Arizona bill passes- parents can sue teachers for ‘usurping’ parental rights

“The consistent targeting of LGBTQ youth by the Arizona Legislature is a disgrace. School is sometimes the only place these kids feel safe”

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Arizona Capitol Building (Photo Credit: State of Arizona)

PHOENIX – A bill that allows parents to sue teachers for ‘usurping’ parental rights passed the state senate this week and is headed to the House for a final vote before being sent to Republican Governor Doug Ducey for his signature.

House Bill 2161, authored by Rep. Steve Kaiser, R-Phoenix, initially was crafted to make it illegal for a government employee to withhold information that is “relevant to the physical, emotional or mental health of the parent’s child,” and specifically prevents teachers from withholding information about a student’s “purported gender identity” or a request to transition to a gender other than the “student’s biological sex.”

The bill would allow parents to sue school districts if teachers don’t comply.

After considerable opposition and uproar the bill was reworked with that specific language removed although the bill’s language now prohibits a school, political subdivision or government from “usurping the fundamental right” of a parent in raising their children, allows a parent to bring a civil suit against any government entity or official that violates the Parents’ Bill of Rights in Arizona law, gives parents the rights to all written or electronic records from a school about their child — including a students counseling records — and requires schools to notify parents before a survey is conducted of students, among other changes.

LGBTQ+ advocacy groups and others charge that the vagueness of the current language would still expose educators to the risk of being sued. The Arizona Mirror reported that Sen. Christine Marsh, a Phoenix Democrat and the 2016 Arizona Teacher of the Year said that “I am a hard ‘no’ on this bill,” when explaining her vote on the Seante floor Monday afternoon. She added that the vague wording of “usurping the fundamental right” in the bill will likely lead to many parents filing lawsuits. 

“Anything could potentially qualify for it so we might have a whole bunch of teachers going to court for this,” she added.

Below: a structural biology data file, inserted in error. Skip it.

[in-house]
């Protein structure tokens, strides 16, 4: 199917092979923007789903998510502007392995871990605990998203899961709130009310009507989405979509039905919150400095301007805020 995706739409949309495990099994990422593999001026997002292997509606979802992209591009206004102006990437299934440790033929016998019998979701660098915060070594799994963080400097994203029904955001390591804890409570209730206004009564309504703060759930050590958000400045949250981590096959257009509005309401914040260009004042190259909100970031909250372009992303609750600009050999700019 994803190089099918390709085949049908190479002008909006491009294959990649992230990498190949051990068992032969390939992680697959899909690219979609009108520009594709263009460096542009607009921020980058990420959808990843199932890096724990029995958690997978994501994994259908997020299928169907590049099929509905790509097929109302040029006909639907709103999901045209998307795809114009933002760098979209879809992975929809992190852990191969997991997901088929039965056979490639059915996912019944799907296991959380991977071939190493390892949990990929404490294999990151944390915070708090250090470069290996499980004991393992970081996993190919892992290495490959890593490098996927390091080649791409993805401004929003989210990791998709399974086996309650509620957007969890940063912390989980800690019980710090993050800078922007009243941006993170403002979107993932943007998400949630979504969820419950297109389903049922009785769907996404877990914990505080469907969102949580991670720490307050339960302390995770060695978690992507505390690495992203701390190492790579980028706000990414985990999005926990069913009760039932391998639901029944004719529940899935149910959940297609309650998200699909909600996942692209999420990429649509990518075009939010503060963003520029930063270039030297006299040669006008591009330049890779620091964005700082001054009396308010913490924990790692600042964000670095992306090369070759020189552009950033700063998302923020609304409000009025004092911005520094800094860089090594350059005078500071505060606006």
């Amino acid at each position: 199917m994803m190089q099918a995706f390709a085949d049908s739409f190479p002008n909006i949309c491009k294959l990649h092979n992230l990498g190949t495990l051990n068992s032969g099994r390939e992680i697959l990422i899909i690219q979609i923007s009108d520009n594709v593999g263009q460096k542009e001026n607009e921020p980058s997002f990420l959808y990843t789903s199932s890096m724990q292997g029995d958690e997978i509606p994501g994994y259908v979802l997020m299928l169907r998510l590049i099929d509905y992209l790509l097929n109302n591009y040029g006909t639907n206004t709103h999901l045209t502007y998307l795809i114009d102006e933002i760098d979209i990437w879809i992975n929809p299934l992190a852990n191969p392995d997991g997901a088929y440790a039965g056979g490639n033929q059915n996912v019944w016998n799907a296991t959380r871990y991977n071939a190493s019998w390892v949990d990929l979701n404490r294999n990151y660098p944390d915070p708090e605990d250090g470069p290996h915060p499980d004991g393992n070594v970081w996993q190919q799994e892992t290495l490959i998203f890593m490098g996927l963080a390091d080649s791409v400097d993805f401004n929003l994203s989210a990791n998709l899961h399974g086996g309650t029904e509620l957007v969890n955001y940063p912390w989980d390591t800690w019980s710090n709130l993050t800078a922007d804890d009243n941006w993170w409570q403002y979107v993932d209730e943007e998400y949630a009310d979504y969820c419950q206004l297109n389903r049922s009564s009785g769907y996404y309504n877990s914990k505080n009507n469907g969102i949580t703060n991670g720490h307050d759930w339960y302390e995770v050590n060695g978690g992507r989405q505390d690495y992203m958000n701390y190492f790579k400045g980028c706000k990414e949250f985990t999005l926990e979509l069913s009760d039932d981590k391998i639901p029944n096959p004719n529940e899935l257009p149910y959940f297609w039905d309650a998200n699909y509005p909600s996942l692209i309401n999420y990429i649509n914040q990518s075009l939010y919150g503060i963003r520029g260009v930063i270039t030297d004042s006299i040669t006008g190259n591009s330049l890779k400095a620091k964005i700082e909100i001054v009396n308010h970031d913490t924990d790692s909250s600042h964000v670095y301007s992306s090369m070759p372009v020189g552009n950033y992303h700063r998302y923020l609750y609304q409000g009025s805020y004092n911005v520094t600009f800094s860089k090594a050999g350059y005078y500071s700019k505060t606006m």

Those concerns were also echoed by her Democratic Senate colleagues the Mirror reported  during committee hearings on the bill who feared that if passed, the bill could see librarians getting in trouble for recommending books that conflict with a parent’s worldview. 

Rep. Daniel Hernández told the Blade on Wednesday, “The consistent targeting of LGBTQ youth by the Arizona Legislature is a disgrace. School is sometimes the only place these kids feel safe. I encourage Arizona lawmakers to tackle bringing down prices and fixing our roads and bridges instead of making life harder for an already vulnerable group of students.”

Arizona Republic news columnist and longtime capital observer EJ Montini noted in his column Tuesday:

“For years, the Republican majority in the Arizona Legislature has waged war on public education, most specifically targeting teachers. Low pay. Ridiculous expectations. Insults. Intimidation,” he wrote.

“Working its way through the Legislature so that it may soon land on Gov. Doug Ducey’s desk is House Bill 2161, a dangerously obtuse piece of legislation that would allow parents to sue teachers and other government officials if they “usurp” a parent’s “fundamental right to direct the upbringing, education, health care and mental health of their children.”

What does that mean, exactly? Well, your guess is as good as mine. As good as anybody’s.

By the looks of it, HB 2161 is a way for lousy parents to sue good teachers. Essentially, it presents the cynical notion that teachers know the children in their classes better than the children are known by their mothers and fathers. And that teachers have more influence over children than their mothers and fathers,” Montini wrote.

Equality Arizona and other LGBTQ+ advocacy groups are raising the alarm that House Bill 2161 specifies that parents are allowed to object to instructional materials if it “questions [their] beliefs or practices in sex, morality or religion.”